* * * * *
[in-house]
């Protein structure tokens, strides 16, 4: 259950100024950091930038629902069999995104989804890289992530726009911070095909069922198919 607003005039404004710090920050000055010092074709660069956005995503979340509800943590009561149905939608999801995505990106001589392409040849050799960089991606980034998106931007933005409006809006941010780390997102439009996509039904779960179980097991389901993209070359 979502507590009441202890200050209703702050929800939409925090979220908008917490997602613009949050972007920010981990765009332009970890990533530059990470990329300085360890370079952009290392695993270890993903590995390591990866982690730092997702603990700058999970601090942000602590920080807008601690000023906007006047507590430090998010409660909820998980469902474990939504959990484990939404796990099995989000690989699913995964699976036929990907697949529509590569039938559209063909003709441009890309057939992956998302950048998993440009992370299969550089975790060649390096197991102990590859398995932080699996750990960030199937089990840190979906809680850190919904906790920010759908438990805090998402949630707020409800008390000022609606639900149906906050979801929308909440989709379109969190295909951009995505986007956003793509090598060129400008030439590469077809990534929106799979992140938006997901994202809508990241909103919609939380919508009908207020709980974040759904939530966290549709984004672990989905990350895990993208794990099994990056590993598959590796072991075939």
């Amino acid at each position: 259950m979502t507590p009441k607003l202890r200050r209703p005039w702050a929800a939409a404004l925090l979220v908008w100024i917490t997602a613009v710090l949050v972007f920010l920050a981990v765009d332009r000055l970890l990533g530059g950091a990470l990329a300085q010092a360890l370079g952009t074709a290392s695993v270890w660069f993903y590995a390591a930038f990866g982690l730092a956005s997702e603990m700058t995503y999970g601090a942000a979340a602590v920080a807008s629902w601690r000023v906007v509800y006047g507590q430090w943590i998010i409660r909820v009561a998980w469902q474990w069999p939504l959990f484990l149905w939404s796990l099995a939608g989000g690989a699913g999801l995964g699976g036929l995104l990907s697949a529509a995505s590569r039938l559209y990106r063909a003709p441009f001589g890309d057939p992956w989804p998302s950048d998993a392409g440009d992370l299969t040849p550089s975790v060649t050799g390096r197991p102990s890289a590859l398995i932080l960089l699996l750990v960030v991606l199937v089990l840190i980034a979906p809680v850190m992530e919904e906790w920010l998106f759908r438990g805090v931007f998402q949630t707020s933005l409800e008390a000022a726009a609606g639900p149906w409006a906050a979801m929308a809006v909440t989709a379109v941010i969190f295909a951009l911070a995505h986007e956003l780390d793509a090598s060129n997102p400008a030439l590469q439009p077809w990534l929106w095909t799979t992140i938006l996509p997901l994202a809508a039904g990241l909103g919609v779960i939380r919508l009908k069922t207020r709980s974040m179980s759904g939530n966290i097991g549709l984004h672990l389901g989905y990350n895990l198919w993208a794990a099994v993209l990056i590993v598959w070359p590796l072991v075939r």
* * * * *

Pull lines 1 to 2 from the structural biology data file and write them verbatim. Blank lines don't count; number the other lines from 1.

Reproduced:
[in-house]
């Protein structure tokens, strides 16, 4: 259950100024950091930038629902069999995104989804890289992530726009911070095909069922198919 607003005039404004710090920050000055010092074709660069956005995503979340509800943590009561149905939608999801995505990106001589392409040849050799960089991606980034998106931007933005409006809006941010780390997102439009996509039904779960179980097991389901993209070359 979502507590009441202890200050209703702050929800939409925090979220908008917490997602613009949050972007920010981990765009332009970890990533530059990470990329300085360890370079952009290392695993270890993903590995390591990866982690730092997702603990700058999970601090942000602590920080807008601690000023906007006047507590430090998010409660909820998980469902474990939504959990484990939404796990099995989000690989699913995964699976036929990907697949529509590569039938559209063909003709441009890309057939992956998302950048998993440009992370299969550089975790060649390096197991102990590859398995932080699996750990960030199937089990840190979906809680850190919904906790920010759908438990805090998402949630707020409800008390000022609606639900149906906050979801929308909440989709379109969190295909951009995505986007956003793509090598060129400008030439590469077809990534929106799979992140938006997901994202809508990241909103919609939380919508009908207020709980974040759904939530966290549709984004672990989905990350895990993208794990099994990056590993598959590796072991075939």